Some things you learn in school. Most things you learn through experience. And a few things you learn thanks to the hard-earned wisdom of others. When it comes to navigating adulthood, career trajectories and personal trials and tribulations, there basically is no rulebook — only guidelines.
We’ve asked several professionals to share their take on the life skills everyone should master by 40 to give you a compass of some sorts. Whether you want to assess where you stand in terms of possessing the skills below or are looking to round out your life toolkit, the following insights will empower you to reflect on the lessons you’ve learned so far as well as the ones you’d like to take on in the next few years.
Picking up new hard skills is great. But learning how to learn is timeless. If there is one skill to master before turning 40, it’s the ability to self-direct your own growth over and over again.
“I believe one of the most important life skills to acquire amidst the current ever-evolving business landscape is the ability for constant self-improvement. Sure, continuing education is great, but it’s so much more than that. [Things] are progressing at such a rapid pace that constantly staying in the know can be the difference between success and failure,” says former chef, entrepreneur and writer Sebastien Helary.
“We now also have the ability to acquire many newer skills or vital knowledge by way of online platforms such as edX, Udemy, Blinkist, and so on, at very little cost and in a more nimble and leaner fashion. Then it just comes down to setting daily, weekly, quarterly, and yearly goals for ourselves and following through with those as best as possible.”
Are you always struggling to find enough time? Do you feel guilty about putting off things that are important to you? Are your days so hectic they turn into a blur? Time-management is a critical life skill because it allows you to get more out of the most precious resource we all share.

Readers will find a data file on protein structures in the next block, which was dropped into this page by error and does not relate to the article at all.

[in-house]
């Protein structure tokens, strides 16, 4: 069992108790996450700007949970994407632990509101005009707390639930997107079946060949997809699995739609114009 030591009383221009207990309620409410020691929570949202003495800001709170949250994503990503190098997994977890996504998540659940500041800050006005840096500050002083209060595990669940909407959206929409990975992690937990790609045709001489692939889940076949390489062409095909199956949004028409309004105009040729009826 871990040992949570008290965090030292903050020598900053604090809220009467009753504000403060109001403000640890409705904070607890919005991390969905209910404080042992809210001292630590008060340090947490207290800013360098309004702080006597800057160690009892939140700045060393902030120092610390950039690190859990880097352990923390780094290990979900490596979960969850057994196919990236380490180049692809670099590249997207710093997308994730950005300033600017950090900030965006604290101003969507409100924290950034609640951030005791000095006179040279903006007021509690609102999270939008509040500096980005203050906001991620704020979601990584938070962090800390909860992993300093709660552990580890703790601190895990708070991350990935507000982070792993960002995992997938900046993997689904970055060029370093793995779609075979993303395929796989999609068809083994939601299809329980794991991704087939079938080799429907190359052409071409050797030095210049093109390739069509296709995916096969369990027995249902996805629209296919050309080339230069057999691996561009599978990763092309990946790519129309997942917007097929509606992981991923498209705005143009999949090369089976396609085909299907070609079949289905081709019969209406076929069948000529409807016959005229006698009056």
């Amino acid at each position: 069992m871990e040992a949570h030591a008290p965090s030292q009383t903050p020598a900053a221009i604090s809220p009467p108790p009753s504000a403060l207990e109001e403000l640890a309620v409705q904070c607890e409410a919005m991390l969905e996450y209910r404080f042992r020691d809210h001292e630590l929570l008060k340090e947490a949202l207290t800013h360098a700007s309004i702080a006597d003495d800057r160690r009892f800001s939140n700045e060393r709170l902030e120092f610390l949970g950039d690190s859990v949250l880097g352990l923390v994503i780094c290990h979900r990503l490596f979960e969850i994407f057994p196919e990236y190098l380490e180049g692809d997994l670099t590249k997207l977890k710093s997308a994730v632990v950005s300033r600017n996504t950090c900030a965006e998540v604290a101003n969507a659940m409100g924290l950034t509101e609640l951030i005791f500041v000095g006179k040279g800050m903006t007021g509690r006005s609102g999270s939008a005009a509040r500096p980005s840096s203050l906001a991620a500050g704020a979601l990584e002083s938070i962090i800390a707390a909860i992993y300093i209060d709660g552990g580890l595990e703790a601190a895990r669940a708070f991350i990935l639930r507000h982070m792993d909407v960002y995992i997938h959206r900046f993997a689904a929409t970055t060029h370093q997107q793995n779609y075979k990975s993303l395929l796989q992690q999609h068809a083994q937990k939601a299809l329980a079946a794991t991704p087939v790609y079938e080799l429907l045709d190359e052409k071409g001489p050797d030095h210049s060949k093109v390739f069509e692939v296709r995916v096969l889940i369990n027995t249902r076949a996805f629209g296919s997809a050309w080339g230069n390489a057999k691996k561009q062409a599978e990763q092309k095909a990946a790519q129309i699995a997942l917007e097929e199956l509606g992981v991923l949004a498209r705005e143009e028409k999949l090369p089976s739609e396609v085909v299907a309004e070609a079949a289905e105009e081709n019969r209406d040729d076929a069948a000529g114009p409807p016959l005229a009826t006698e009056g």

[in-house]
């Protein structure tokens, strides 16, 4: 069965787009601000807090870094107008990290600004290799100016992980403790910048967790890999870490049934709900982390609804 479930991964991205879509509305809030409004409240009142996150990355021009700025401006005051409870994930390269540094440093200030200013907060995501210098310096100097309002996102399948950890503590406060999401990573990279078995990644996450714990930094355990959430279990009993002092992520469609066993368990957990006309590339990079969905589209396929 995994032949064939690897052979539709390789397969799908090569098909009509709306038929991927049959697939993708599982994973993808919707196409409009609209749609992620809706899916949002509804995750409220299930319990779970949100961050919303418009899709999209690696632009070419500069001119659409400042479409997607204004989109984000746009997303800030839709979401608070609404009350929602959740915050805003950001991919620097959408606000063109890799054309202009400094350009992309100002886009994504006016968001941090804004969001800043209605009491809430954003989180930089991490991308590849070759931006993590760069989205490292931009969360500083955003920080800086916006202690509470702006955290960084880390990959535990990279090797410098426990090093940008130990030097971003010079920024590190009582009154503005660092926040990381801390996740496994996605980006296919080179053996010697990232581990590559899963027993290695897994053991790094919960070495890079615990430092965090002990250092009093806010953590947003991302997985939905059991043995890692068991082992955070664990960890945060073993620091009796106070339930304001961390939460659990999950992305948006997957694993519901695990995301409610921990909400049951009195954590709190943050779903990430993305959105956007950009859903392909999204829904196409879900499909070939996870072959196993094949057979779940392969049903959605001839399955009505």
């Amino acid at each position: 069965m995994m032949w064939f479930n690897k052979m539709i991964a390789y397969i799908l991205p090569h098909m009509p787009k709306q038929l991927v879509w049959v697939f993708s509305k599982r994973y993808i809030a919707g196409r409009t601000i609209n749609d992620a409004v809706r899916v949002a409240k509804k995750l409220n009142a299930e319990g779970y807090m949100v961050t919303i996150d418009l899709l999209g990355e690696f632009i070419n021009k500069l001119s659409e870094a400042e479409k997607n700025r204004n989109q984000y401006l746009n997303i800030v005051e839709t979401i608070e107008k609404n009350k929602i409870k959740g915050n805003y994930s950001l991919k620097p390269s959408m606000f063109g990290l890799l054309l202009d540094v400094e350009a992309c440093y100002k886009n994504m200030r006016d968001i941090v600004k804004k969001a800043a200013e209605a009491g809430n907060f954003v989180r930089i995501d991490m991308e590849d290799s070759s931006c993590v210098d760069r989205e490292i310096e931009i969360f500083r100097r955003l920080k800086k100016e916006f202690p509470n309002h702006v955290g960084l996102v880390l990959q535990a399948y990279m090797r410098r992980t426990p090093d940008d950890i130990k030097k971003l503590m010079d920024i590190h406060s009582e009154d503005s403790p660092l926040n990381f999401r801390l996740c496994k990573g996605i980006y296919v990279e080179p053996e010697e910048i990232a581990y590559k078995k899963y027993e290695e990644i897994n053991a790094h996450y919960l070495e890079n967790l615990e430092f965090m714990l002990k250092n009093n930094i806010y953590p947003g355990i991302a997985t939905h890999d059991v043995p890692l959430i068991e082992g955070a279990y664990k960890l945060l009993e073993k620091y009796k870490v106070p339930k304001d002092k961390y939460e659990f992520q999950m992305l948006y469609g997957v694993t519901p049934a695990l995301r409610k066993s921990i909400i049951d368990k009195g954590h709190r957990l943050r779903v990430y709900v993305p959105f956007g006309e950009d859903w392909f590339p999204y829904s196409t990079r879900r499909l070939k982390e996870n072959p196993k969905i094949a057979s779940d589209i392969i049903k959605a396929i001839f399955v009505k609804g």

“Time flies. Make use of your planner or calendar app. Be efficient and you’ll be rewarded with time to do work on projects you love,” says Christine Kim, designer at Aya Kitchens.
Basic home stuff: cooking, home repairs and first-aid
While some life skills are more conceptual and philosophical than others, there is something to be said about pragmatic competencies like being able to throw a meal together or change a light bulb. Those are the skills you’re always so grateful for when you need them.
“Develop basic cooking skills so you don’t starve yourself and can care for others. Five to ten simple dishes on rotation will go a long way. Basic things like changing a light fixture, patching a hole in the wall, fixing a leaky faucet and using a power drill will save you money and time,” says Kim.
“Before having to resort to panic and calling an ambulance, learn first-aid basics like how to stop bleeding on a deep cut, how to treat a burn and what to do when someone faints. While you’re at it, make sure to keep a stocked first-aid kit — you never know when you or a loved one will need it!”
Selling yourself and the value you bring to the world
Hendrix Black, co-founder and lead coach of Quantum King, a personal growth platform for men, says the most timeless hard skill most people should master by 40 is the ability to generate leads and make sales.
“There’s a wellspring of confidence that arises from knowing that you’ve developed the ability to generate value and impact for those you serve,” he says.